I will be keeping weekly word counts on twitter, and other updates through the blog. I want to encourage you to join me, to plan out your own project, and to set your own deadline. I want you, Architect, to build your own monument.

 

Thank you for reading, and don’t forget to like, comment, and follow the blog. Tell me about your own projects, how you plan for them, and what you’re going to be working on over the next few months.

Image courtesy of Mark Fischer via Flickr Creative Commons

11 thoughts on “Starting Your Next BIG Project – 3 Simple Steps

  1. Deadlines? Schedules?

    Ahhhhhh structure! I hate structure!

    We fears it…

    …but I cant argue with your points here. I had a grand goal of 1000 words of writing a day – and did well for a month and a half… then things went south. On reflection, part of the problem is not having strict idea of what I would be working on – 500 words on this short story, 10 words on that novel, 2000 words on this book review. No firm goal or idea.

    The ONLY thing i was able to consistently get written was the 100 word fiction – it has a clear start times, finish times, and clear word limits.

    It has structure.

    Ug. I need to work on this.

    Great advice.
    KT

    Liked by 1 person

    1. It burns us!

      But honestly, that’s a great example. Aimless, wandering Gollum gets the rope, and suddenly he’s the greatest guide in Middle Earth. It’s painful, but it works.

      For me, I think the important thing is to not set myself up to fail. I used to try the ‘X words a day’ structure, but like you, I either ended up dropping off – OR I would spend it in all the wrong places (I can’t tell you how many short stories I’ve written when I was supposed to be editing something else).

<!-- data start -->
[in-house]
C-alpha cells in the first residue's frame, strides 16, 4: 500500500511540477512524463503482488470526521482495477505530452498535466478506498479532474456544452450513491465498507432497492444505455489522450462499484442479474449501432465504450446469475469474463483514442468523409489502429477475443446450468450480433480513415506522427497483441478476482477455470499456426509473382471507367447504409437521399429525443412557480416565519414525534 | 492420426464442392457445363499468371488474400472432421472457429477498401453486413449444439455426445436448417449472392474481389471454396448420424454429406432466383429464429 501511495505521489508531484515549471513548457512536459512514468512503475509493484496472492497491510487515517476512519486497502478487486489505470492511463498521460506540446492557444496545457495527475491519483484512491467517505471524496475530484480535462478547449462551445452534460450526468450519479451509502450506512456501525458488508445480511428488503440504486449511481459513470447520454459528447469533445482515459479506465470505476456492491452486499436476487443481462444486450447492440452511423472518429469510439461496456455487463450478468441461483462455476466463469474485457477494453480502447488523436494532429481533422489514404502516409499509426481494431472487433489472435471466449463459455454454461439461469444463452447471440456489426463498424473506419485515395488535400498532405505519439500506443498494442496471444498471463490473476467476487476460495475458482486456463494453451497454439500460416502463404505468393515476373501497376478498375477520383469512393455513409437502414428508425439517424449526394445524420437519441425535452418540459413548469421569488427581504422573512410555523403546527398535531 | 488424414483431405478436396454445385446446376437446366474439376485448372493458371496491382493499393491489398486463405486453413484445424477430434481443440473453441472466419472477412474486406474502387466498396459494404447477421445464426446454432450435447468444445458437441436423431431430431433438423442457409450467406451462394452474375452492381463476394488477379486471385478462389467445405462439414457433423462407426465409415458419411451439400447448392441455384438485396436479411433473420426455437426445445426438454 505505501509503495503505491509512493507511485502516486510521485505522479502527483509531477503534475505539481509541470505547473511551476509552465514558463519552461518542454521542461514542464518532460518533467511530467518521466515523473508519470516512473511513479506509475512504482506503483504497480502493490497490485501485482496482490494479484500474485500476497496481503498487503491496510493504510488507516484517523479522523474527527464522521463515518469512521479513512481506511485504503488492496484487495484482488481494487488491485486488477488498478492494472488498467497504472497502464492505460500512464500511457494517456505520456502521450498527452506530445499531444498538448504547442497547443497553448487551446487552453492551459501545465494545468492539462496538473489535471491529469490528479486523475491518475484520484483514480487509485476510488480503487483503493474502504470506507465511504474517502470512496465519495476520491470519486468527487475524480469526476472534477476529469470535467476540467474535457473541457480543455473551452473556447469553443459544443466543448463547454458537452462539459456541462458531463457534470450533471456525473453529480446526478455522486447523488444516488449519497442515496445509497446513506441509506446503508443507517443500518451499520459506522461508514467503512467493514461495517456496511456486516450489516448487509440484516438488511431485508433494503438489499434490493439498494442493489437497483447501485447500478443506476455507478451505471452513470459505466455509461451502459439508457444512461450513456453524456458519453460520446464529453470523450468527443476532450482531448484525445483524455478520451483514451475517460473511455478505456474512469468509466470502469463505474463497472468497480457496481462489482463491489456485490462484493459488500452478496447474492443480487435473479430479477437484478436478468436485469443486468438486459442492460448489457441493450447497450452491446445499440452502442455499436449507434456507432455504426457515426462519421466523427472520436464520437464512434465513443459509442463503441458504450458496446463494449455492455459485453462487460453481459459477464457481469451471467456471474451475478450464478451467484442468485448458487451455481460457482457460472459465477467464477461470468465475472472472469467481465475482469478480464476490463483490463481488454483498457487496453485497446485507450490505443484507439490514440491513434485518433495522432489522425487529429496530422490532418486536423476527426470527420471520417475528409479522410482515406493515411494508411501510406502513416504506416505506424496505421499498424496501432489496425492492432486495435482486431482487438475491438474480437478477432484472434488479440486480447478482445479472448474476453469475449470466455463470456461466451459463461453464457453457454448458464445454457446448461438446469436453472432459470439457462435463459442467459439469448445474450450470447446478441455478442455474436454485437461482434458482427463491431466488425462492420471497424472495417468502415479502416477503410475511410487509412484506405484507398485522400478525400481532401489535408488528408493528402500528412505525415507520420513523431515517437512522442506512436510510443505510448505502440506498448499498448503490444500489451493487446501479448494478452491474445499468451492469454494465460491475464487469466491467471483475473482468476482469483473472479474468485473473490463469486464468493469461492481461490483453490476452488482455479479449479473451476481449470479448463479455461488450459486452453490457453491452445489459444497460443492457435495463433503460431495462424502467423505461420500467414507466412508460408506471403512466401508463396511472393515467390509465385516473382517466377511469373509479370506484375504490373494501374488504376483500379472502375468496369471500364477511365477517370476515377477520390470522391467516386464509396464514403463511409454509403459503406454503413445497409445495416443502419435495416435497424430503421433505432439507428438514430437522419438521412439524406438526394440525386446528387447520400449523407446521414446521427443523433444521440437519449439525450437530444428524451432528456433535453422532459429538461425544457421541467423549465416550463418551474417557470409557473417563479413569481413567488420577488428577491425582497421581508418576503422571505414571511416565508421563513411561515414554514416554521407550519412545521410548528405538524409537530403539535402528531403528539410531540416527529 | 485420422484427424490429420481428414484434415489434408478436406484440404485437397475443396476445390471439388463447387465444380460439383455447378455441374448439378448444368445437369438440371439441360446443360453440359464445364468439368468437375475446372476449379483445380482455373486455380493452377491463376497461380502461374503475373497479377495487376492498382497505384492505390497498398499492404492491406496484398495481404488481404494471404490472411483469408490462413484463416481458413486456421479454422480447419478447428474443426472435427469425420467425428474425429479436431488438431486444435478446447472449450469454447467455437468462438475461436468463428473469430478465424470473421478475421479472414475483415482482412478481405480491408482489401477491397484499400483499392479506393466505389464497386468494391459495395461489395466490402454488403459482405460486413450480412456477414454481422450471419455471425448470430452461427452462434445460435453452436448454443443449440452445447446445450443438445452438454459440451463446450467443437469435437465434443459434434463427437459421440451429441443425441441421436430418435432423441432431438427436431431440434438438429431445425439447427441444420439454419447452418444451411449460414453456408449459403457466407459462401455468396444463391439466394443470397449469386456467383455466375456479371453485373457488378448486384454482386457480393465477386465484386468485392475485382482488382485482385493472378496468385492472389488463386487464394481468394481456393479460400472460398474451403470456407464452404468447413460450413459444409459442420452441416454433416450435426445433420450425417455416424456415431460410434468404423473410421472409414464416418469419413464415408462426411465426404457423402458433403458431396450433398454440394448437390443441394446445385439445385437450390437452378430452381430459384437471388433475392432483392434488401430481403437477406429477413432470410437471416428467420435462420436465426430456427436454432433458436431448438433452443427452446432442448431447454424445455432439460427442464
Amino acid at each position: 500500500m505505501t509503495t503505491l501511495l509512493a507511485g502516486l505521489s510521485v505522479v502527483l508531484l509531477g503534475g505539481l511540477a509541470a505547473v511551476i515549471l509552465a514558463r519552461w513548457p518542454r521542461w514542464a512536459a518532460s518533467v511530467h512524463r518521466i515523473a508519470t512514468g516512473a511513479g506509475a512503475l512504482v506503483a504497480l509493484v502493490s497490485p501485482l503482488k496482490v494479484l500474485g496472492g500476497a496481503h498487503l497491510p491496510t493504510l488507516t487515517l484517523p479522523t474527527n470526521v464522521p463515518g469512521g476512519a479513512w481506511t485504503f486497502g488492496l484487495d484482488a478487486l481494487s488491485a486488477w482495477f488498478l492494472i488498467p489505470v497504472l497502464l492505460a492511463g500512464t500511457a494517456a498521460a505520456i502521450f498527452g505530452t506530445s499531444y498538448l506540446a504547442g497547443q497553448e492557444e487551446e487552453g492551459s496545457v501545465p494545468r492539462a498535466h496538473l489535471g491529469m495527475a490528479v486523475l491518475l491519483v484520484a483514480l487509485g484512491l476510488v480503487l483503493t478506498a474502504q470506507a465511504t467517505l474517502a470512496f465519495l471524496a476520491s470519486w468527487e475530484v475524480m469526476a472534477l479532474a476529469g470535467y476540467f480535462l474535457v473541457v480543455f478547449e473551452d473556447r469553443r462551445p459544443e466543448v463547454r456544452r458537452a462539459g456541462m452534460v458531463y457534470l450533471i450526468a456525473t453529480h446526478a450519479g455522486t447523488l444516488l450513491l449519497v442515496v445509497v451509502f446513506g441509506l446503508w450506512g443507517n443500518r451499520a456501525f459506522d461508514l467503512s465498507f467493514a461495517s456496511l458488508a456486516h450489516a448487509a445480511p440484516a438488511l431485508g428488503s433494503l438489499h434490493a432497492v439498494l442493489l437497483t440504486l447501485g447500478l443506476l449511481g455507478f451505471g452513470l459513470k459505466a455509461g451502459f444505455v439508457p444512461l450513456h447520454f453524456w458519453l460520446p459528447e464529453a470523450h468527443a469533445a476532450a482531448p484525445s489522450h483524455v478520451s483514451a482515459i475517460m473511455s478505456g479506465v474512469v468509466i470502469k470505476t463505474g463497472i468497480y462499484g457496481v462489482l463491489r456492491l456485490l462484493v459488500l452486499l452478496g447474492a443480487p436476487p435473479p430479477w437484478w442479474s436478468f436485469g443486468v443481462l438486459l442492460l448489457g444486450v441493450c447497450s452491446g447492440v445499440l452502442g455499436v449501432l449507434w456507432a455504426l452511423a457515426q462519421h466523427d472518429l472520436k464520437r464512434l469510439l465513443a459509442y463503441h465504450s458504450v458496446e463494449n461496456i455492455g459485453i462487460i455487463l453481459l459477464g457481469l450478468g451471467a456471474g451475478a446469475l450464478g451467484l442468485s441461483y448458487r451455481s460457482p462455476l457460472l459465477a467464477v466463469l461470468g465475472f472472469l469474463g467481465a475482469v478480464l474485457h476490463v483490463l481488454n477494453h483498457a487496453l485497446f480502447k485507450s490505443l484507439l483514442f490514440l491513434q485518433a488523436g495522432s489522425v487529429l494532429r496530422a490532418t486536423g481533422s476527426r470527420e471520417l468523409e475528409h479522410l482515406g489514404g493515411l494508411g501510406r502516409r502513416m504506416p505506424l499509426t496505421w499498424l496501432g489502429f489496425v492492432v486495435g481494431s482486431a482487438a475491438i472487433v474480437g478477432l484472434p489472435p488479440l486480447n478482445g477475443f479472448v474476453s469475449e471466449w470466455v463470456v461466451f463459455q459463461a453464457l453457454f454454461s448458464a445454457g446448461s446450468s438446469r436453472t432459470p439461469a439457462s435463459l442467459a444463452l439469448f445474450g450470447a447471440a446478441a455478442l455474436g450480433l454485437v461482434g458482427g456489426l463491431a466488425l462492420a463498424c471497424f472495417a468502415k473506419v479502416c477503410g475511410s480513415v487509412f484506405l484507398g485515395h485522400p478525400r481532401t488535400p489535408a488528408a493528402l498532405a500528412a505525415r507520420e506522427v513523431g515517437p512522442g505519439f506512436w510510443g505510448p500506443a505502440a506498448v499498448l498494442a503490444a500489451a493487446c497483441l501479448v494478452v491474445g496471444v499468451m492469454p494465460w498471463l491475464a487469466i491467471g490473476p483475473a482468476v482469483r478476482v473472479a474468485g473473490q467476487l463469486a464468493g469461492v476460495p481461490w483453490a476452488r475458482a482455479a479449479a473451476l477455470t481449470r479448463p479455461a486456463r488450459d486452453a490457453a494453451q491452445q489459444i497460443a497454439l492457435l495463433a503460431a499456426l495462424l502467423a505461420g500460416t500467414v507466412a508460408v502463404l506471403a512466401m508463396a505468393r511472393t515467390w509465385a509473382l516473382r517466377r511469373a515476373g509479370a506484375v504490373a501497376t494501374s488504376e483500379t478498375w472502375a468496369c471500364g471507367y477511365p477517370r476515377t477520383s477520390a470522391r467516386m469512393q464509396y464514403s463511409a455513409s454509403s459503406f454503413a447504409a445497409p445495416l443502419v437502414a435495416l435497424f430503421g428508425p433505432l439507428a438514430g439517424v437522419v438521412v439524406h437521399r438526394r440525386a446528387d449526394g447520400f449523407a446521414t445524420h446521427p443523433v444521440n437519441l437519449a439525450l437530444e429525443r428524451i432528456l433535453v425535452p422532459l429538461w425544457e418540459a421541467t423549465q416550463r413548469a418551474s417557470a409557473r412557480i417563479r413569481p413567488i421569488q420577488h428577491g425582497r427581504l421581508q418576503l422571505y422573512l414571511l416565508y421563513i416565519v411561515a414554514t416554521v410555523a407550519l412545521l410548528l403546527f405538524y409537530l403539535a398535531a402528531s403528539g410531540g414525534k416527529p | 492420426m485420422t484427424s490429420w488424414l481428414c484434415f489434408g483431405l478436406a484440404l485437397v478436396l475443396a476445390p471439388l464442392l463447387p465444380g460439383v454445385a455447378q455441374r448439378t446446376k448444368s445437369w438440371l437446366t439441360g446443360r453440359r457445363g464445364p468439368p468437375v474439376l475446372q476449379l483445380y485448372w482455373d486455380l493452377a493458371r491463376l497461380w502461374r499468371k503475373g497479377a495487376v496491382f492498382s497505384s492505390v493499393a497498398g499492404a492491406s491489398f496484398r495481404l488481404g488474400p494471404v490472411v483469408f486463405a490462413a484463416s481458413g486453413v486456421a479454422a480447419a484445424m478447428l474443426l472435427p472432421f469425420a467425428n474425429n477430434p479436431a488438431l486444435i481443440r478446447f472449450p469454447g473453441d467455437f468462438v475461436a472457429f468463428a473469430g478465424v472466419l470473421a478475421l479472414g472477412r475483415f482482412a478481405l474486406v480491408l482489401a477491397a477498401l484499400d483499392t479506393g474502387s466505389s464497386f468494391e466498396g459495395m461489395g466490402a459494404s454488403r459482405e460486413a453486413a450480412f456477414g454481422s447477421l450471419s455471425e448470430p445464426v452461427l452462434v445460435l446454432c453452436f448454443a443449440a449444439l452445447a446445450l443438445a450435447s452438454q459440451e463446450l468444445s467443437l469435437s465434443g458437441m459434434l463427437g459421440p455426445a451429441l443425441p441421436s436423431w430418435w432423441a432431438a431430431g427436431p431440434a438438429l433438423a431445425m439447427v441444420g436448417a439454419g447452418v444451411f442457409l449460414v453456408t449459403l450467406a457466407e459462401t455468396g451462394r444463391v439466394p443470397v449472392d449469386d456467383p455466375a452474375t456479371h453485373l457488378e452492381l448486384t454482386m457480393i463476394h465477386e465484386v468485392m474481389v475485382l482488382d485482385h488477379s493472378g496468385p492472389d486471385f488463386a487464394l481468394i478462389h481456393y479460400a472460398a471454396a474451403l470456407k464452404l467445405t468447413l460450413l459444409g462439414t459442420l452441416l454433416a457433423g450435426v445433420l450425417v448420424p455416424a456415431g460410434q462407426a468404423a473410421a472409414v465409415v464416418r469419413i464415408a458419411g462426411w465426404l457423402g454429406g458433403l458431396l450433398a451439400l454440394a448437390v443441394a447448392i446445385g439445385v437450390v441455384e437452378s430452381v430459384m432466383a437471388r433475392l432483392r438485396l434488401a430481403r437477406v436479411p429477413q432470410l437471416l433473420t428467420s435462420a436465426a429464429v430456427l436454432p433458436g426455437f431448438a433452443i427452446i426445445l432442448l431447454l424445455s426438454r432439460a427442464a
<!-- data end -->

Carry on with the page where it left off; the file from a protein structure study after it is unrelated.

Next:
Right now, I’m working on broader goals:
      – Write everyday (no minimum!)
      – Read and analyze at least two short stories a week (very informal analysis, again, no minimum word count, I’m just focusing on figuring out what each story taught me)
      -Focus on the book. All other stories MUST take a backseat (of course, the blog allows me bursts of escape from the book)
      -Stop procrastinating!

      OK. The last one’s a lie. I’ll never stop procrastinating.

      I’m sure I’ve asked this before, but do you do most of your writing in one spot? At home or elsewhere?

      When I can, I schedule writing times for myself, at a coffee shop or the library (they both seem to have the same effect on me).

      Liked by 1 person

      1. With work & the kids my time is pretty limited to after 7pm & they’ve gone to bed. The computer is in the lounge- where my wife’s generally working & watching TV. I traditionally wear headphones & that works well… Unless I’m not feeling it & distraction & procrastination kicks in.

        Focus eludes me… I’ve just started reading a KISS guide to: Getting Organised- let’s see what I can get out of that 🙂
        Cheers
        KT

        Like

    1. I’m reminded as ever of Robert Benchley’s Principle: anyone can do any amount of work, provided it isn’t the work he is supposed to be doing at the moment. So to get the writing done, just find something else that you can convince yourself is the most important thing you could possibly do, and the writing will happen without your even noticing it while the other thing doesn’t get done.

      It’s scary how effective it is, too.

      Liked by 1 person

      1. Wow. I was going to try to reply with something funny, but now I’m freaking out about things I’m supposed to be doing and everything from the last few weeks makes a lot of sense and I need to go write. Now. Thanks, Joseph.

        Like

    2. Some people swear by them. Some people swear AT them. But I don’t know anybody who claims to work better without a goal in mind.

      I’d love to see it happen, but I’d probably stick to my deadlines either way. Couldn’t agree more with you, Herminia.

      Like